ProdPod, a Productivity Podcast The Podcast of Personal Productivity Lessons in Two Minutes or Less

December 10, 2013  

Ray: We're discussing hoarding in the ProdPod series…and I have Professional Organizer Sally Reinholdt here to define hoarding and how it's classified. 

Sally: Hoarding is considered compulsive if it meets three criteria. First there is accumulation accompanied by great difficulty in discarding items that most people would consider useless or of limited value. The second criteria is that the clutter is to the point that the intended use of living spaces is severely limited or not possible. The third and last criteria is that the cluttering in combination with the acquiring and difficulty discarding causes significant impairment and distress.
 
Sally: The Institute for Challenging Disorganization classifies hoarding with a clutter measurement tool called the Clutter-Hoarding Scale. Homes are classified from Level I through Level V. A standard household is considered to be a Level I. Level II homes can have some narrowing of household pathways and inadequate housekeeping. Level III to Level V homes present increasingly serious situations. Clutter can be present outside as well as inside the home, there can be insect and rodent infestation and generally unsanitary conditions. Individuals working with hoarders in these types of situations need to have backgrounds ranging from but not limited to mental health and financial counseling to professional organizing, pest control and project management.

Ray: If you believe you might have hoarding issues, click on the link in the show notes here on ProdPod.net to download the Clutter-Hoarding Scale [ http://goo.gl/dy9xWf ] tool to see where you fall in the scale. 

In the next episode we'll cover how hoarding is treated and managed.

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December 3, 2013  

These next three episodes will be on hoarding and I have with me to help explain hoarding, Sally Reinholdt, owner of Commonwealth Organizing Solutions [ http://cosolva.com ]. Sally is a Registered Nurse and professional organizer who uses many of the skills she learned as a nurse to help her clients become more organized and productive.

Sally: The short answer is that it can be anyone. Hoarding doesn’t discriminate. In some cases it appears to have a genetic component as hoarding can run in families. It can be the result of a traumatic experience but sometimes there is no clear trigger. Sadly, hoarders are many times very creative people who see all sorts of potential in the things they collect. Unfortunately their potential for using that creative energy is stymied by their need to constantly accumulate. There are also high levels of anxiety, depression and perfectionism associated with hoarding.
 
Sally: The number of hoarders in the United States is very difficult to calculate because in so many cases hoarders are able to hide their situations from family and friends until some sort of event or crisis brings the hoarding to light. Depending on the literature estimates for the number of hoarders in the United States ranges from 1.2 million to as many as 6 million people.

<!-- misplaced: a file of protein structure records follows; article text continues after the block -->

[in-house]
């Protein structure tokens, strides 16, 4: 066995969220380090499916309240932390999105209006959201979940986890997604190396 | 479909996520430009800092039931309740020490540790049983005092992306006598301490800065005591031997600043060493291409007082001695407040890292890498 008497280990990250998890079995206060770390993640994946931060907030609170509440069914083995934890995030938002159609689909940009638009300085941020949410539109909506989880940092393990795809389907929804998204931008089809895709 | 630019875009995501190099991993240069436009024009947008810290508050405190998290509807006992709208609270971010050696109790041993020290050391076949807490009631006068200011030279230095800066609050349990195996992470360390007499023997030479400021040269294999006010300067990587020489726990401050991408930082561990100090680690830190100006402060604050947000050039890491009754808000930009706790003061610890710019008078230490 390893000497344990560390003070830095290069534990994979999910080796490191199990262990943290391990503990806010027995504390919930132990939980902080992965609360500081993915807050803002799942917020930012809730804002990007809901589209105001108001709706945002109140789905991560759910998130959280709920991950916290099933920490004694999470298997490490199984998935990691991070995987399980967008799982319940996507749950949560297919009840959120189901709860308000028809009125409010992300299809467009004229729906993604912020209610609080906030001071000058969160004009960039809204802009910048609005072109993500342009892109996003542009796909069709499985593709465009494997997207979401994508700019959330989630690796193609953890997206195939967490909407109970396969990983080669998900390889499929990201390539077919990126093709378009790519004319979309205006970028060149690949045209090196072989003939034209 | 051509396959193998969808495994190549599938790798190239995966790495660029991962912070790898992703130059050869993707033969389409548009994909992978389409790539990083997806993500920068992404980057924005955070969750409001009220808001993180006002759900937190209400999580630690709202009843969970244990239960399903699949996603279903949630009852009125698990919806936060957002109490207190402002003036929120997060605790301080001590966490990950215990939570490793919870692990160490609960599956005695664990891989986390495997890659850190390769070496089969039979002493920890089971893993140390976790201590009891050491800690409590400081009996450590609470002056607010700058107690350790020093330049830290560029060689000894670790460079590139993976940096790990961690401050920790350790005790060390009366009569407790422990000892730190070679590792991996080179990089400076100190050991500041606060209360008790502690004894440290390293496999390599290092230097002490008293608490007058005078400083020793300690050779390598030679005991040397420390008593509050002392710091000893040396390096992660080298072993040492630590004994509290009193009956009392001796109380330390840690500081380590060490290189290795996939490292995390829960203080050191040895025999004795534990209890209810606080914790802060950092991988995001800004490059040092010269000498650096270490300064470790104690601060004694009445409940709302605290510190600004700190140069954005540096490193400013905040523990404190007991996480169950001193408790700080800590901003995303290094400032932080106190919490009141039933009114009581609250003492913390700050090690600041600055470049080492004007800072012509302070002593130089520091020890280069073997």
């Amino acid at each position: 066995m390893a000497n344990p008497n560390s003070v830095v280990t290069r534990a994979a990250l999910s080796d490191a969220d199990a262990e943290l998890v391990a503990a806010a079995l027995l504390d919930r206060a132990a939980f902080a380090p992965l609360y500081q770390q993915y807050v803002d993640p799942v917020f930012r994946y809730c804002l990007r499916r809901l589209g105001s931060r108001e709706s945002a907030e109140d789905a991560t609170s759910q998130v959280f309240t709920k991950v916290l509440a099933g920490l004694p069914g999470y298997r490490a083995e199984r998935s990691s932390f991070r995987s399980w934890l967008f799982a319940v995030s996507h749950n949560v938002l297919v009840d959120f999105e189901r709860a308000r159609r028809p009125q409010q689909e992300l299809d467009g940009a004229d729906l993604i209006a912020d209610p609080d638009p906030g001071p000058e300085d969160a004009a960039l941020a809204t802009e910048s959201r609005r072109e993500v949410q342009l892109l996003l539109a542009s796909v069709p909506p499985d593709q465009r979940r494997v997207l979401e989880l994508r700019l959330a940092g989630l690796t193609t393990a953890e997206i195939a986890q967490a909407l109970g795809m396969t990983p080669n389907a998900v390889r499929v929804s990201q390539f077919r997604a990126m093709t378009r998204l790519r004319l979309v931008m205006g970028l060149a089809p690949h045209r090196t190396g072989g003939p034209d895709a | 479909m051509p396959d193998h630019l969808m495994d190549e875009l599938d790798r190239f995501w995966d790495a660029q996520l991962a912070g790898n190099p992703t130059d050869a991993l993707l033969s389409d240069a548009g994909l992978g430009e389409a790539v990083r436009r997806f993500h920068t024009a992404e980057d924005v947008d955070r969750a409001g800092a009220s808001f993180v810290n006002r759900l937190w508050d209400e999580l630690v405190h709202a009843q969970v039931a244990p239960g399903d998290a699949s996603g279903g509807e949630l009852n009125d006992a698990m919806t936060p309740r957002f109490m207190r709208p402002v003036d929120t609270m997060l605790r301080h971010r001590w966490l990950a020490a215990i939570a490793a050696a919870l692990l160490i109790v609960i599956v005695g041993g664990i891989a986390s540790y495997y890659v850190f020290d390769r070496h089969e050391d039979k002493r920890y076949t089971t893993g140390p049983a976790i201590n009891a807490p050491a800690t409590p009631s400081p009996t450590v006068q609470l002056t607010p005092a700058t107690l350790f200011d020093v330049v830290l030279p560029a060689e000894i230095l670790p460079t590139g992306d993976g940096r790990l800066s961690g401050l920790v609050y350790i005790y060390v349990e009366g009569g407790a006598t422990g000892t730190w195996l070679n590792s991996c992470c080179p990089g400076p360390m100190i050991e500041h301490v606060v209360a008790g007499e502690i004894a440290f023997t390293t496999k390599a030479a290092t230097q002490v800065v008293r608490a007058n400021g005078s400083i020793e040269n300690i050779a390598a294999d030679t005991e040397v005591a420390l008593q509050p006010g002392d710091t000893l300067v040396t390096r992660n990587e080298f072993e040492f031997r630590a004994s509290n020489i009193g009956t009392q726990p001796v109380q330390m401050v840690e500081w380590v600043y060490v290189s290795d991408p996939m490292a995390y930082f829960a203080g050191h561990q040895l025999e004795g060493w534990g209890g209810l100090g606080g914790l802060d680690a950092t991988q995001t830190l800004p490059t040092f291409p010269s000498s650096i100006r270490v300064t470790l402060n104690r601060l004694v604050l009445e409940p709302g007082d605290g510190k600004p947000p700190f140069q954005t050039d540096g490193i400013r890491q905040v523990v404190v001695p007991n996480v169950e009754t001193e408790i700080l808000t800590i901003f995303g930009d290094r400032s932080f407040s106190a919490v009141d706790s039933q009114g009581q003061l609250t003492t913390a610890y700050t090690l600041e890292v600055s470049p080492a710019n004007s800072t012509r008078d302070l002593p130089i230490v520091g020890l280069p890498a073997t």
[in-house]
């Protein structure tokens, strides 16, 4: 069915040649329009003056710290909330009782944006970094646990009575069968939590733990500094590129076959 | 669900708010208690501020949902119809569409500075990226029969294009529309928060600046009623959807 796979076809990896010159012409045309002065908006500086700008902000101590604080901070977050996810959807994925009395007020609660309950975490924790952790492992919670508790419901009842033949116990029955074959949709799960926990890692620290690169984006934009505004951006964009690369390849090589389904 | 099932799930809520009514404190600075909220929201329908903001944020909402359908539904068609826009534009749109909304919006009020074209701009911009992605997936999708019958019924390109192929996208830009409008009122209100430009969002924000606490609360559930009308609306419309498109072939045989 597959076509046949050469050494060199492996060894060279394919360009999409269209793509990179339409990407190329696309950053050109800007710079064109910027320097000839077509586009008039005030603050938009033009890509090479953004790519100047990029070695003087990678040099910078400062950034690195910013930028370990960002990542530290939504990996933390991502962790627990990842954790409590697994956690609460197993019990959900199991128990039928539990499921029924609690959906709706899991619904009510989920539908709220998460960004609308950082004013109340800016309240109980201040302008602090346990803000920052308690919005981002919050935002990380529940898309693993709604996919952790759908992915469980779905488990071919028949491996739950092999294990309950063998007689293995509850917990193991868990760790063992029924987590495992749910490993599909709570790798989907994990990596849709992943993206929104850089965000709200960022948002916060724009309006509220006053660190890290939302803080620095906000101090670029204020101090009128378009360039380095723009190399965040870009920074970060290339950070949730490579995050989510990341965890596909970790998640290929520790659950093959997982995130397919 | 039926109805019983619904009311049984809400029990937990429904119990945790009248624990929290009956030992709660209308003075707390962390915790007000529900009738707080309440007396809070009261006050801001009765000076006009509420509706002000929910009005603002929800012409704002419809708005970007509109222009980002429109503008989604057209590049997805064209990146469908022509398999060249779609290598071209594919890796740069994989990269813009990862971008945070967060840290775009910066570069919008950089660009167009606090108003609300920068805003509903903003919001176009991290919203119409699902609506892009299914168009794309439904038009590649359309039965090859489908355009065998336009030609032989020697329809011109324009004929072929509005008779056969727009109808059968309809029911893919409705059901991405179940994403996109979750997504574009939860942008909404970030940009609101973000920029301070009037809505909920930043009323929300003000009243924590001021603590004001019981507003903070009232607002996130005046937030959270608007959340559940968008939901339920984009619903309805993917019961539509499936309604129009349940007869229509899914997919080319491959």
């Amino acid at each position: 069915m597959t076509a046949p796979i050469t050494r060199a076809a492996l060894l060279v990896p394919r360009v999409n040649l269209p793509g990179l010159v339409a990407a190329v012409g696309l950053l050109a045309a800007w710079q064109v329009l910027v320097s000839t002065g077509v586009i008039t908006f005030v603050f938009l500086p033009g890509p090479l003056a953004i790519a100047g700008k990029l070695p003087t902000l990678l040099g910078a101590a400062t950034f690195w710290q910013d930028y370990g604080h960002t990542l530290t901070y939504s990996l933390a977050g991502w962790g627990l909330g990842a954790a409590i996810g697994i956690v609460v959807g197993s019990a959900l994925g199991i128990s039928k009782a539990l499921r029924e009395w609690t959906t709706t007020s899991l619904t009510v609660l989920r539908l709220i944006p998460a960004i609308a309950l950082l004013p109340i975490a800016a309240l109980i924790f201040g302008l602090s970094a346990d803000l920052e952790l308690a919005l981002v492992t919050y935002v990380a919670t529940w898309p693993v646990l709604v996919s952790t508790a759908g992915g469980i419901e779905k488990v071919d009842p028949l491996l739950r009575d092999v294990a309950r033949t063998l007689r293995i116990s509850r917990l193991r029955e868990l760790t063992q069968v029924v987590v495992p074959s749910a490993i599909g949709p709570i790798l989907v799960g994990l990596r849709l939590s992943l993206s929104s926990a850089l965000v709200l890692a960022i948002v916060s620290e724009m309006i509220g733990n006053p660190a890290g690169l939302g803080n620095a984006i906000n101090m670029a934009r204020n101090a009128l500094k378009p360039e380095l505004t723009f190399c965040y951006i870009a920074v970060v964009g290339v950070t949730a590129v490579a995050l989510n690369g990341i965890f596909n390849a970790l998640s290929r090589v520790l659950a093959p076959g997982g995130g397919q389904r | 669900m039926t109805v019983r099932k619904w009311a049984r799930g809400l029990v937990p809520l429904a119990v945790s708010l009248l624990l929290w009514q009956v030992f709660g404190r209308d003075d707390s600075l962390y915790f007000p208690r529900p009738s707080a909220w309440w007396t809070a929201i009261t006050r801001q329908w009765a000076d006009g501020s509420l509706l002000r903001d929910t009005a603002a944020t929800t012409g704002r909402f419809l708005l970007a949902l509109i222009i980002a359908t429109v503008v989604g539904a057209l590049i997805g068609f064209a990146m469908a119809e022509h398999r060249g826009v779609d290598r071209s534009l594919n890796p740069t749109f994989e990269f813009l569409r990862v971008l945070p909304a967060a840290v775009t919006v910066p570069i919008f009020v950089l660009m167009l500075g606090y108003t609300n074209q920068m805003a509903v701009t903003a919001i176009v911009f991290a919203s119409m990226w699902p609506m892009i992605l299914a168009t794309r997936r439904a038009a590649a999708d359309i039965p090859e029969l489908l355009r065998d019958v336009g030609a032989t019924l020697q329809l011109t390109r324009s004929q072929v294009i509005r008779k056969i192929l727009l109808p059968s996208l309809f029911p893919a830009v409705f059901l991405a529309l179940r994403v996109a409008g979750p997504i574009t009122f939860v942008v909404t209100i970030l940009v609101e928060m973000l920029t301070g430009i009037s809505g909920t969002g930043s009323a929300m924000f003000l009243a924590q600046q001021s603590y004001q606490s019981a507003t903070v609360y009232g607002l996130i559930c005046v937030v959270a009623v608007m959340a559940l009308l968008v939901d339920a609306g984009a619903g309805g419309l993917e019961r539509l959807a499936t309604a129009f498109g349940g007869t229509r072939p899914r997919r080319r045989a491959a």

Sally: May, 2013, was the first time hoarding was included in the DSM-V with its own discrete clinical definition. It was previously categorized as symptom of obsessive-compulsive disorder.

Ray: Not that sweeping all your stuff under the carpet is the solution, but putting your clutter out of sight is a productivity hack in which you can reap immediate benefits. Princeton University Neuroscience Institute found that when you clear physical clutter in sight, you are less likely to be distracted and are more productive. If you're feeling distressed from physical clutter, take as much as you can and put it away so you see less of it…the more clear surfaces in sight the better. Try it. [ PUNI article, "Top-down and bottom-up mechanisms in biasing competition in the human brain": http://www.princeton.edu/~napl/pdf/BeckKastner2008.pdf ]

In Part II in this series on Hoarding, Sally and I will discuss how compulsive hoarding is defined and classified.

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January 24, 2013  

For ProdPod's 50th episode, I had the pleasure of interviewing fitness/nutrition expert, Noelle McKenzie (CEO of Fitness a Way of Life - fitnessawayoflife.com), about some productivity tips for getting your workout / exercise optimized in under 10 minutes! Enjoy!

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January 10, 2013  

I had the pleasure of interviewing the author of 25 Tips for Productivity Success (bit.ly/25t4p), Augusto Pinaud (augustopinaud.com), before #Prodchat on January 9th (See transcript: sfy.co/fDDm). He highlights two of his book's tips for us. Enjoy!

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May 1, 2012  

I had the pleasure of interviewing Paula Whitacre, principal, Full Circle Communications, which provides writing and editing services to help organizations reach wider audiences. She provided a great quick tip on writing productivity. Enjoy!

Oh, and if you get a chance, please subscribe to Paula's e-newsletter, Ease in Writing. (I think that link will work; if it doesn't, visit her website and subscribe from the email field on the main page of the site.) Ease in Writing is clear, succinct and always helpful.

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